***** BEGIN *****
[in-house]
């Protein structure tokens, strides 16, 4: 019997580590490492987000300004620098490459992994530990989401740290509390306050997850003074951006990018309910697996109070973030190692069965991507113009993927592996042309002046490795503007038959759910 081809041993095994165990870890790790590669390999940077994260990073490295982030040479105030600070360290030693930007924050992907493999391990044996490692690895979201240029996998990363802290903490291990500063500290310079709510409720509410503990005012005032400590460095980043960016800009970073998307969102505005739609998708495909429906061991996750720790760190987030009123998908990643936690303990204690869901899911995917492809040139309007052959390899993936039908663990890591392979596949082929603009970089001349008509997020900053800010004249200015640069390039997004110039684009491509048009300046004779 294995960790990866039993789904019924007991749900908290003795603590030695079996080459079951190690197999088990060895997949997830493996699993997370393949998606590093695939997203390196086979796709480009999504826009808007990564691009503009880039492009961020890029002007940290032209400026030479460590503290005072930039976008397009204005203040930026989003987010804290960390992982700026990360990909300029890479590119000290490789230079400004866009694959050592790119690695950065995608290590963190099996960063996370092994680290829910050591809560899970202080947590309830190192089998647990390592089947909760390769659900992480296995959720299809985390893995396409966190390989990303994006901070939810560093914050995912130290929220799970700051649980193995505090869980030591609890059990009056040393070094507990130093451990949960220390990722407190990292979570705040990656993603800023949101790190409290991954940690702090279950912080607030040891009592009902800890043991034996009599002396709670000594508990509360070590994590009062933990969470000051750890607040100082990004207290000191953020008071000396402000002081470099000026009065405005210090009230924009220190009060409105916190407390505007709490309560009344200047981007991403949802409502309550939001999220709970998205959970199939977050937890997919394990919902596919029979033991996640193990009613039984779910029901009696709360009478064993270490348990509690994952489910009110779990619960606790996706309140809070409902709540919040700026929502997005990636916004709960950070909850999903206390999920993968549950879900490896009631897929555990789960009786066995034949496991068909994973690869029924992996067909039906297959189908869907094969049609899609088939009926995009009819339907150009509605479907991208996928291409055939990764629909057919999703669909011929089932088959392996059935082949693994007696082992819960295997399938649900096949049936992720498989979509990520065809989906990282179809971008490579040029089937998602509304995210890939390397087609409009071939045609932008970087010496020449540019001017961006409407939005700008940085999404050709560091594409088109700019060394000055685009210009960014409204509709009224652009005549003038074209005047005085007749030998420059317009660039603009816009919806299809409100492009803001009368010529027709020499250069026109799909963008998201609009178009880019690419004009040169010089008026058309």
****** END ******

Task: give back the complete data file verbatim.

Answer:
[in-house]
């Protein structure tokens, strides 16, 4: 019997580590490492987000300004620098490459992994530990989401740290509390306050997850003074951006990018309910697996109070973030190692069965991507113009993927592996042309002046490795503007038959759910 081809041993095994165990870890790790590669390999940077994260990073490295982030040479105030600070360290030693930007924050992907493999391990044996490692690895979201240029996998990363802290903490291990500063500290310079709510409720509410503990005012005032400590460095980043960016800009970073998307969102505005739609998708495909429906061991996750720790760190987030009123998908990643936690303990204690869901899911995917492809040139309007052959390899993936039908663990890591392979596949082929603009970089001349008509997020900053800010004249200015640069390039997004110039684009491509048009300046004779 294995960790990866039993789904019924007991749900908290003795603590030695079996080459079951190690197999088990060895997949997830493996699993997370393949998606590093695939997203390196086979796709480009999504826009808007990564691009503009880039492009961020890029002007940290032209400026030479460590503290005072930039976008397009204005203040930026989003987010804290960390992982700026990360990909300029890479590119000290490789230079400004866009694959050592790119690695950065995608290590963190099996960063996370092994680290829910050591809560899970202080947590309830190192089998647990390592089947909760390769659900992480296995959720299809985390893995396409966190390989990303994006901070939810560093914050995912130290929220799970700051649980193995505090869980030591609890059990009056040393070094507990130093451990949960220390990722407190990292979570705040990656993603800023949101790190409290991954940690702090279950912080607030040891009592009902800890043991034996009599002396709670000594508990509360070590994590009062933990969470000051750890607040100082990004207290000191953020008071000396402000002081470099000026009065405005210090009230924009220190009060409105916190407390505007709490309560009344200047981007991403949802409502309550939001999220709970998205959970199939977050937890997919394990919902596919029979033991996640193990009613039984779910029901009696709360009478064993270490348990509690994952489910009110779990619960606790996706309140809070409902709540919040700026929502997005990636916004709960950070909850999903206390999920993968549950879900490896009631897929555990789960009786066995034949496991068909994973690869029924992996067909039906297959189908869907094969049609899609088939009926995009009819339907150009509605479907991208996928291409055939990764629909057919999703669909011929089932088959392996059935082949693994007696082992819960295997399938649900096949049936992720498989979509990520065809989906990282179809971008490579040029089937998602509304995210890939390397087609409009071939045609932008970087010496020449540019001017961006409407939005700008940085999404050709560091594409088109700019060394000055685009210009960014409204509709009224652009005549003038074209005047005085007749030998420059317009660039603009816009919806299809409100492009803001009368010529027709020499250069026109799909963008998201609009178009880019690419004009040169010089008026058309």